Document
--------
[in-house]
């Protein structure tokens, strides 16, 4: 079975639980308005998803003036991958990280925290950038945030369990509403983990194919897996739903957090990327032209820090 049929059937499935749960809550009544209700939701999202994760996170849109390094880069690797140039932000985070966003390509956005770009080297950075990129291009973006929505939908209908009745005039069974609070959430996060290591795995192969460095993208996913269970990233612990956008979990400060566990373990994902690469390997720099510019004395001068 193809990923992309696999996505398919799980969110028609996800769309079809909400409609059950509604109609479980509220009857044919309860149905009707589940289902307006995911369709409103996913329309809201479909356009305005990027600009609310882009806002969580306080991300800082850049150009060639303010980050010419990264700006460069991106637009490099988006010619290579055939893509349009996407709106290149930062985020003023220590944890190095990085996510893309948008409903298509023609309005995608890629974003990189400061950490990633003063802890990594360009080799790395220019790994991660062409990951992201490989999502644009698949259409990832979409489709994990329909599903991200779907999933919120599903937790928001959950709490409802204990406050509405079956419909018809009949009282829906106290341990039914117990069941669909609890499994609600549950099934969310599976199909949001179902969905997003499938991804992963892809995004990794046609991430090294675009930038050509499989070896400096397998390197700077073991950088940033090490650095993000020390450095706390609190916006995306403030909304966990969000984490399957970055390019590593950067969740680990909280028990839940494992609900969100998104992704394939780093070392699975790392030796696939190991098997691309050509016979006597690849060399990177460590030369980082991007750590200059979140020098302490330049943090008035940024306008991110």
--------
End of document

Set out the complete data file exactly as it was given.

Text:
[in-house]
């Protein structure tokens, strides 16, 4: 079975639980308005998803003036991958990280925290950038945030369990509403983990194919897996739903957090990327032209820090 049929059937499935749960809550009544209700939701999202994760996170849109390094880069690797140039932000985070966003390509956005770009080297950075990129291009973006929505939908209908009745005039069974609070959430996060290591795995192969460095993208996913269970990233612990956008979990400060566990373990994902690469390997720099510019004395001068 193809990923992309696999996505398919799980969110028609996800769309079809909400409609059950509604109609479980509220009857044919309860149905009707589940289902307006995911369709409103996913329309809201479909356009305005990027600009609310882009806002969580306080991300800082850049150009060639303010980050010419990264700006460069991106637009490099988006010619290579055939893509349009996407709106290149930062985020003023220590944890190095990085996510893309948008409903298509023609309005995608890629974003990189400061950490990633003063802890990594360009080799790395220019790994991660062409990951992201490989999502644009698949259409990832979409489709994990329909599903991200779907999933919120599903937790928001959950709490409802204990406050509405079956419909018809009949009282829906106290341990039914117990069941669909609890499994609600549950099934969310599976199909949001179902969905997003499938991804992963892809995004990794046609991430090294675009930038050509499989070896400096397998390197700077073991950088940033090490650095993000020390450095706390609190916006995306403030909304966990969000984490399957970055390019590593950067969740680990909280028990839940494992609900969100998104992704394939780093070392699975790392030796696939190991098997691309050509016979006597690849060399990177460590030369980082991007750590200059979140020098302490330049943090008035940024306008991110």